By Bryan Caplan
Hard-line libertarians generally oppose libel and slander law: Free speech includes the freedom to speak damaging falsehoods – including damaging falsehoods about specific people. Whether or not you agree, here’s a magic bullet to privately defuse libel and slander: The Prove-Me-Wrong Prize.
The idea is simple. Suppose I claim “Joe Blow cheats on his wife, and I won’t pay you a penny if I’m proven wrong.” If you have an ounce of common sense, you’ll dismiss my lame accusation. If however I announce, “Joe Blow cheats on his wife, and if I’m proven wrong according to well-known Arbitrator X, I will pay you $10,000.” Now you have a good reason to take me seriously, right?
The main problem with our current libel/slander regime: Pronouncing the solitary sentence, “Joe Blow cheats on his wife,” is functionally equivalent to “Joe Blow cheats on his wife, and I won’t pay you a penny if I’m proven wrong.” But most people don’t treat them as functionally equivalent!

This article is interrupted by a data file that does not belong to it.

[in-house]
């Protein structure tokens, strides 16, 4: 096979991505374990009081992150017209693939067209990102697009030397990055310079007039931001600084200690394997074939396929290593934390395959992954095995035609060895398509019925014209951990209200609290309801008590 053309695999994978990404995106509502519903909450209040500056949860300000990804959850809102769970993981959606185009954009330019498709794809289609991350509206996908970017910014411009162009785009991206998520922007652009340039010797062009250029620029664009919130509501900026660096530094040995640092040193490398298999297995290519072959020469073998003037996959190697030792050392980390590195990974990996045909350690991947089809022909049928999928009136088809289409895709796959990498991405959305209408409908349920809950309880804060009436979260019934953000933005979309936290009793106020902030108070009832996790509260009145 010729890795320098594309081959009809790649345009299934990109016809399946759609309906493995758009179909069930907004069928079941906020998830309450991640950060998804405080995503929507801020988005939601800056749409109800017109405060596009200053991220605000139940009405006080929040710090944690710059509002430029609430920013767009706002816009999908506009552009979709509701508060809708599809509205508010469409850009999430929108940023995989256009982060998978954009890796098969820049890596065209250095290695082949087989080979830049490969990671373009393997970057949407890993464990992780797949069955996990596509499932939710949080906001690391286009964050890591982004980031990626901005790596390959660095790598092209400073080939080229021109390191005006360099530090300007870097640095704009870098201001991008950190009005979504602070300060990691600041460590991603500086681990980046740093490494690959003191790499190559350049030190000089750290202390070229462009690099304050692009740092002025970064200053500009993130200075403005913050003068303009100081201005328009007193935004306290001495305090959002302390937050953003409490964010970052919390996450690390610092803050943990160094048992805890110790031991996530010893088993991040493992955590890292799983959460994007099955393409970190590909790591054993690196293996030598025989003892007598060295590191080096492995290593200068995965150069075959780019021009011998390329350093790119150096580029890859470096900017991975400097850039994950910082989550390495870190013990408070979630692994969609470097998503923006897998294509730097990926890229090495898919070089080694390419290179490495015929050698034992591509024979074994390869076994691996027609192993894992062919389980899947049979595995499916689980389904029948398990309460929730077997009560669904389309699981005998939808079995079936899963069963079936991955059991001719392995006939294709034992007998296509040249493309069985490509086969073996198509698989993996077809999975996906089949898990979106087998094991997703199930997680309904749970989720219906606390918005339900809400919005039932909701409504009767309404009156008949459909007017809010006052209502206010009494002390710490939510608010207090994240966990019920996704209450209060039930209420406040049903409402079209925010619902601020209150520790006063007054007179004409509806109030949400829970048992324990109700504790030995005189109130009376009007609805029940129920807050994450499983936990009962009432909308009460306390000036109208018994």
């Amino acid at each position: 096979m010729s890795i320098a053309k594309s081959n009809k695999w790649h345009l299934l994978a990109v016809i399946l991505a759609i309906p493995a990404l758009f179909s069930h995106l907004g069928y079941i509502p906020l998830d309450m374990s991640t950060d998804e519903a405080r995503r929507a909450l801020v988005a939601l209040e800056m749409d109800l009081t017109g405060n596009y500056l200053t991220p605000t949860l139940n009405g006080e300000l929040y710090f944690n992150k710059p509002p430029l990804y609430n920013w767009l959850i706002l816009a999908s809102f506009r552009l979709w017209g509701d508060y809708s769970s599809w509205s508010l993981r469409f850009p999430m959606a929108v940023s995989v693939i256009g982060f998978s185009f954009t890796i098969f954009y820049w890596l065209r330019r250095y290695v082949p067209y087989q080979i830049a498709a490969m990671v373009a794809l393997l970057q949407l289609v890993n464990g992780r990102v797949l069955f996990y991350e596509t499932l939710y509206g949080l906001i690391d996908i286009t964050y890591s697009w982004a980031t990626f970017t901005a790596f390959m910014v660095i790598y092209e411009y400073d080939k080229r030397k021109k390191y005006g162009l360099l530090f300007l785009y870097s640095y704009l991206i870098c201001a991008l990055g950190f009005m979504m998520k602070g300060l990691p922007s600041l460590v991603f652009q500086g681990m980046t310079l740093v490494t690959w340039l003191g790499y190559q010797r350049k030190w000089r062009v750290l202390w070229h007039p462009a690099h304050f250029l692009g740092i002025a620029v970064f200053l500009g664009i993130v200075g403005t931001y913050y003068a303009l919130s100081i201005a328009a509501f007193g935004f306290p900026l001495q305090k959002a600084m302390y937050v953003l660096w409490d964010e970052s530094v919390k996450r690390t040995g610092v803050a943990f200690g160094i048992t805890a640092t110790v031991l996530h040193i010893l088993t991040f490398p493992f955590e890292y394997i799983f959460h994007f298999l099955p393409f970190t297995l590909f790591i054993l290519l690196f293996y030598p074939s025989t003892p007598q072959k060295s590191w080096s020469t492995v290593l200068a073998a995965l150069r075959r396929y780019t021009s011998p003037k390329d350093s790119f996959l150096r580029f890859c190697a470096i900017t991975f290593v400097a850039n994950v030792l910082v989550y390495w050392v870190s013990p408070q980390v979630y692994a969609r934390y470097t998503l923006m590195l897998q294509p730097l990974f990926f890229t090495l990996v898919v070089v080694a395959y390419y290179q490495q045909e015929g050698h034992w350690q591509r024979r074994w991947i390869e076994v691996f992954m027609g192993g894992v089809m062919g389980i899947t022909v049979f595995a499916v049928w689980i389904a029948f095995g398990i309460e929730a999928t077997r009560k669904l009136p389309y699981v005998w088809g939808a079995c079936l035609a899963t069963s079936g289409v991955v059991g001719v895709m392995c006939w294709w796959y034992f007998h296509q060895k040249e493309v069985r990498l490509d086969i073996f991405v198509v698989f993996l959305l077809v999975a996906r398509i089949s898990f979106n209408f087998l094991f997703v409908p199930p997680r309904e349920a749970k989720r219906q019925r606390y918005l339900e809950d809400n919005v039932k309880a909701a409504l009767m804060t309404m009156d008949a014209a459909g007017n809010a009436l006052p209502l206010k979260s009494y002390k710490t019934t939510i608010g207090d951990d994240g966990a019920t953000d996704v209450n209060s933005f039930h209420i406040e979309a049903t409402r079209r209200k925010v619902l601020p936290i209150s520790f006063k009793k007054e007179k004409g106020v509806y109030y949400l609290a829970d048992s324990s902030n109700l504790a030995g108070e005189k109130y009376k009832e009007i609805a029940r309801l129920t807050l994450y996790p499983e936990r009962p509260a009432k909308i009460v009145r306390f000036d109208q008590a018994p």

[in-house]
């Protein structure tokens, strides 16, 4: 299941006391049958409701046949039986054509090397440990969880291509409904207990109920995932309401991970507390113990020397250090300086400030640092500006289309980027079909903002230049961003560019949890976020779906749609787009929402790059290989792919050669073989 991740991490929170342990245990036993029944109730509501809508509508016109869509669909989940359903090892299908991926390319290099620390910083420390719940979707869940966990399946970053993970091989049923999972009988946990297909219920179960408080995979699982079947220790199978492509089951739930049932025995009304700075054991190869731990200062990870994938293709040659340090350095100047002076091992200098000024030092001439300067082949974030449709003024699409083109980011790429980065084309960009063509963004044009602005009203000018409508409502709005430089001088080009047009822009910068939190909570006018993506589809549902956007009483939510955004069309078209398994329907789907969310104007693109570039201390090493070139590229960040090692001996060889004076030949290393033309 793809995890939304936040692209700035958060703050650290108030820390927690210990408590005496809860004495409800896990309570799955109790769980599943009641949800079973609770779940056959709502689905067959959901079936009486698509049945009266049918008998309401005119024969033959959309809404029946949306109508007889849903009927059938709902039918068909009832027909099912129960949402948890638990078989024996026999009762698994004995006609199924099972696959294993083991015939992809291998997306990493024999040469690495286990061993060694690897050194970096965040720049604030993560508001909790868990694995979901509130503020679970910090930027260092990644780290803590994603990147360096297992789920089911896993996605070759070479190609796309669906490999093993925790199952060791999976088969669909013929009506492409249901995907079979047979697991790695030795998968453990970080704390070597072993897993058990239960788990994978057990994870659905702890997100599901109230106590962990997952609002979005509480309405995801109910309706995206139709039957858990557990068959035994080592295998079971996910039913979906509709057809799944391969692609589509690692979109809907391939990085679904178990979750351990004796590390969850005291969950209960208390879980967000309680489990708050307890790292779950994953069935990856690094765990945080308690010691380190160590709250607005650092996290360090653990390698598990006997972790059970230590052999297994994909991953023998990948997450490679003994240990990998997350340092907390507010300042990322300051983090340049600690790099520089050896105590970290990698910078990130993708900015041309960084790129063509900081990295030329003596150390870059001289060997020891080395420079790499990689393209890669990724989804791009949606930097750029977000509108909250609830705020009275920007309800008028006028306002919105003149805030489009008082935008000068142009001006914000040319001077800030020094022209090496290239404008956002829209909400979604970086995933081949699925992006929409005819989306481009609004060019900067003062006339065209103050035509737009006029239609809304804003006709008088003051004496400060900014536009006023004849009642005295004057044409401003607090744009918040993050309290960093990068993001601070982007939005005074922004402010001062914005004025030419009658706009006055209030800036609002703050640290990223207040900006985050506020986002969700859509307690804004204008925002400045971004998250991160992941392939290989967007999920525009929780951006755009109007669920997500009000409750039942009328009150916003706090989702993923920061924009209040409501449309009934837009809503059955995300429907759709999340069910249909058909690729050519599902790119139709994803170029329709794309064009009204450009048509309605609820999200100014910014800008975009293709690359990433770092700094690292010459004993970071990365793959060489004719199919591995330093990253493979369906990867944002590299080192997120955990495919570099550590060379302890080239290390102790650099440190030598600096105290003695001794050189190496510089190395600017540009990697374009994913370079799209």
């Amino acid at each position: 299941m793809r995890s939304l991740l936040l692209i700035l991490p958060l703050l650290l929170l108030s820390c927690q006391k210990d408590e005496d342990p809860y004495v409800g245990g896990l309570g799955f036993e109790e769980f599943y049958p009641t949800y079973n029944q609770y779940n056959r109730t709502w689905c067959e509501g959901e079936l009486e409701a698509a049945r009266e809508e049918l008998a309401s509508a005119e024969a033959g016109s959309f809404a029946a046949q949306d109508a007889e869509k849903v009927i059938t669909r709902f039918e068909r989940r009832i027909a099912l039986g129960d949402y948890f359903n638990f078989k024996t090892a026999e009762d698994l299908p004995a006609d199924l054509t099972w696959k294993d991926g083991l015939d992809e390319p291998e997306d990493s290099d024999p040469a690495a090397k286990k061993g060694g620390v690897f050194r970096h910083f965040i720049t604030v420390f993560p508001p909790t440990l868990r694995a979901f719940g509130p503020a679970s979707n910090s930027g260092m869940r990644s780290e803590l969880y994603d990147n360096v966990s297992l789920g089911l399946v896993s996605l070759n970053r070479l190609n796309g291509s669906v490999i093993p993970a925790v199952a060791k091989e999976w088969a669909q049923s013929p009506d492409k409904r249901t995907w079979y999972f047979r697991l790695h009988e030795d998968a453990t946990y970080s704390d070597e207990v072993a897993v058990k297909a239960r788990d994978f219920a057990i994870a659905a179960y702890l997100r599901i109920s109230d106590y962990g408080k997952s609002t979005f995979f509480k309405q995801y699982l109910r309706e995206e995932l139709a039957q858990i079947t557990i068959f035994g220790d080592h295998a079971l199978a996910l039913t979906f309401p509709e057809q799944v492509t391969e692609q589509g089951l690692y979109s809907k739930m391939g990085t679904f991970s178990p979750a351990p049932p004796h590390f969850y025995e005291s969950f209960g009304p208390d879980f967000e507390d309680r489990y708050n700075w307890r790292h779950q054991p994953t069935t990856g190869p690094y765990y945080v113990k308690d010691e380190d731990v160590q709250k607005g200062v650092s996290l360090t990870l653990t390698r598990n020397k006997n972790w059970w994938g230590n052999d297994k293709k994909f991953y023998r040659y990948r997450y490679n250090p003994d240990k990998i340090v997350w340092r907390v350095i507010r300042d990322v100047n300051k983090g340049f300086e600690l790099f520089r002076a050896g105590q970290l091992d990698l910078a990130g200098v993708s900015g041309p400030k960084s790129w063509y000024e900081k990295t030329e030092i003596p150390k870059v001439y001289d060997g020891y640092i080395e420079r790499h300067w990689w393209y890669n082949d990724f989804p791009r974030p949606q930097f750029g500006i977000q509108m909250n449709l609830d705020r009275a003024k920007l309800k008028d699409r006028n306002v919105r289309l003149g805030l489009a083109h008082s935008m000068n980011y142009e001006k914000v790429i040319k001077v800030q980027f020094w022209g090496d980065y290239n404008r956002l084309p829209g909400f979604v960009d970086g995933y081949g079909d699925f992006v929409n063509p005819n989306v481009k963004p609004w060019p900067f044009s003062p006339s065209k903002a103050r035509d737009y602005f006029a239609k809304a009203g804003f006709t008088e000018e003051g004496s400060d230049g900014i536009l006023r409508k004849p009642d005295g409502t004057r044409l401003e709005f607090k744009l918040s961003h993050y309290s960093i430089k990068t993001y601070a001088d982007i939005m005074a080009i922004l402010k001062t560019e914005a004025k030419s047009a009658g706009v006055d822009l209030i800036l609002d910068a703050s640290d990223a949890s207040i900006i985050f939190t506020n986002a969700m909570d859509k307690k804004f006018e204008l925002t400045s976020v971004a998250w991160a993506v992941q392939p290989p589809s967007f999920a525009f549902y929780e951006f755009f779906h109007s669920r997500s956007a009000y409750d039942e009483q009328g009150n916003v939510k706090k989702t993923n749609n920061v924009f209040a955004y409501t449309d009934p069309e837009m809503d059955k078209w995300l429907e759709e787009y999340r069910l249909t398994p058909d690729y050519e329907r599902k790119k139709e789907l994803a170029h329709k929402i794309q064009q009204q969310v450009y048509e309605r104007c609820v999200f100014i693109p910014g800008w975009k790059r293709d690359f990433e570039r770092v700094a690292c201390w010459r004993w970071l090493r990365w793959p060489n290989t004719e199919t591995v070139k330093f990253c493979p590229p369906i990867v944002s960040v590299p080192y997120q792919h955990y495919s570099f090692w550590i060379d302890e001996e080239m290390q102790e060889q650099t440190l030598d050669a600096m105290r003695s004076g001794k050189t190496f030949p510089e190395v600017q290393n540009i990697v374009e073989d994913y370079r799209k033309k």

Why don’t they? Many reasons, but perhaps the most important is that we’re not used to Prove-Me-Wrong prizes. If such prizes were common, you’d practically have to offer such prizes to be taken seriously when talking smack. In such a society, vicious lies would primarily discredit the speaker rather than his target.
So why not?